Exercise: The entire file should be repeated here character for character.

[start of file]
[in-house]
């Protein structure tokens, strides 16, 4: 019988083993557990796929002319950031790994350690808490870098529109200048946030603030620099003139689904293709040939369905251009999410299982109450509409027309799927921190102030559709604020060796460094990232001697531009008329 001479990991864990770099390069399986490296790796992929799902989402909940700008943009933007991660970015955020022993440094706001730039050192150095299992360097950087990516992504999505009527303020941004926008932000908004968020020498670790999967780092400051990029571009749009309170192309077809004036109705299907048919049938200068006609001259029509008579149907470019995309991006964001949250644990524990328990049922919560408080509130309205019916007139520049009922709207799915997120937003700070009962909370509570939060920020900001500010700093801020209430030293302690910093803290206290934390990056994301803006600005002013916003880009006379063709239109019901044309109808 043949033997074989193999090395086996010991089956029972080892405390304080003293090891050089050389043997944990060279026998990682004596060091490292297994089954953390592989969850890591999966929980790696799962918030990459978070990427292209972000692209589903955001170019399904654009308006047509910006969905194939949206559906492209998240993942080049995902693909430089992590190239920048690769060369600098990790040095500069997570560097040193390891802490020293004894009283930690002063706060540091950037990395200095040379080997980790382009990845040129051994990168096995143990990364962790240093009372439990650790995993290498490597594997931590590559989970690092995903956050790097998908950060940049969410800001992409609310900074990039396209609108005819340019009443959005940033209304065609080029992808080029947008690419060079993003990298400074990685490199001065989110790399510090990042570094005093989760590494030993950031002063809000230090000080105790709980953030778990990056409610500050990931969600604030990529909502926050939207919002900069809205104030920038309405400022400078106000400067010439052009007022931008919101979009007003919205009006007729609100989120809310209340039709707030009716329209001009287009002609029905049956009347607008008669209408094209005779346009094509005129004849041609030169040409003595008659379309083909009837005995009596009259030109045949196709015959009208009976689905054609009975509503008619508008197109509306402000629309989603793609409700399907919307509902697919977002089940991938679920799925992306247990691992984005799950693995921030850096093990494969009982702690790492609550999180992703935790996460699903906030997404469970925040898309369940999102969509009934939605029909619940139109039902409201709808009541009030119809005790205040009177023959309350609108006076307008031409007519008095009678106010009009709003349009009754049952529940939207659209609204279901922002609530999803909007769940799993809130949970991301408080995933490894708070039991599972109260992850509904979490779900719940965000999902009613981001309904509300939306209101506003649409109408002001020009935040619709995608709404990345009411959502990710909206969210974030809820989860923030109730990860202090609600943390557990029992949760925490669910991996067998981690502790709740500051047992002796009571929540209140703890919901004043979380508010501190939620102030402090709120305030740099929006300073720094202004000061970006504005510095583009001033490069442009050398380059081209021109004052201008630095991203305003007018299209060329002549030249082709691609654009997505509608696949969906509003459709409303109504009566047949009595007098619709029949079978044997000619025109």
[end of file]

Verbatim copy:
[in-house]
């Protein structure tokens, strides 16, 4: 019988083993557990796929002319950031790994350690808490870098529109200048946030603030620099003139689904293709040939369905251009999410299982109450509409027309799927921190102030559709604020060796460094990232001697531009008329 001479990991864990770099390069399986490296790796992929799902989402909940700008943009933007991660970015955020022993440094706001730039050192150095299992360097950087990516992504999505009527303020941004926008932000908004968020020498670790999967780092400051990029571009749009309170192309077809004036109705299907048919049938200068006609001259029509008579149907470019995309991006964001949250644990524990328990049922919560408080509130309205019916007139520049009922709207799915997120937003700070009962909370509570939060920020900001500010700093801020209430030293302690910093803290206290934390990056994301803006600005002013916003880009006379063709239109019901044309109808 043949033997074989193999090395086996010991089956029972080892405390304080003293090891050089050389043997944990060279026998990682004596060091490292297994089954953390592989969850890591999966929980790696799962918030990459978070990427292209972000692209589903955001170019399904654009308006047509910006969905194939949206559906492209998240993942080049995902693909430089992590190239920048690769060369600098990790040095500069997570560097040193390891802490020293004894009283930690002063706060540091950037990395200095040379080997980790382009990845040129051994990168096995143990990364962790240093009372439990650790995993290498490597594997931590590559989970690092995903956050790097998908950060940049969410800001992409609310900074990039396209609108005819340019009443959005940033209304065609080029992808080029947008690419060079993003990298400074990685490199001065989110790399510090990042570094005093989760590494030993950031002063809000230090000080105790709980953030778990990056409610500050990931969600604030990529909502926050939207919002900069809205104030920038309405400022400078106000400067010439052009007022931008919101979009007003919205009006007729609100989120809310209340039709707030009716329209001009287009002609029905049956009347607008008669209408094209005779346009094509005129004849041609030169040409003595008659379309083909009837005995009596009259030109045949196709015959009208009976689905054609009975509503008619508008197109509306402000629309989603793609409700399907919307509902697919977002089940991938679920799925992306247990691992984005799950693995921030850096093990494969009982702690790492609550999180992703935790996460699903906030997404469970925040898309369940999102969509009934939605029909619940139109039902409201709808009541009030119809005790205040009177023959309350609108006076307008031409007519008095009678106010009009709003349009009754049952529940939207659209609204279901922002609530999803909007769940799993809130949970991301408080995933490894708070039991599972109260992850509904979490779900719940965000999902009613981001309904509300939306209101506003649409109408002001020009935040619709995608709404990345009411959502990710909206969210974030809820989860923030109730990860202090609600943390557990029992949760925490669910991996067998981690502790709740500051047992002796009571929540209140703890919901004043979380508010501190939620102030402090709120305030740099929006300073720094202004000061970006504005510095583009001033490069442009050398380059081209021109004052201008630095991203305003007018299209060329002549030249082709691609654009997505509608696949969906509003459709409303109504009566047949009595007098619709029949079978044997000619025109």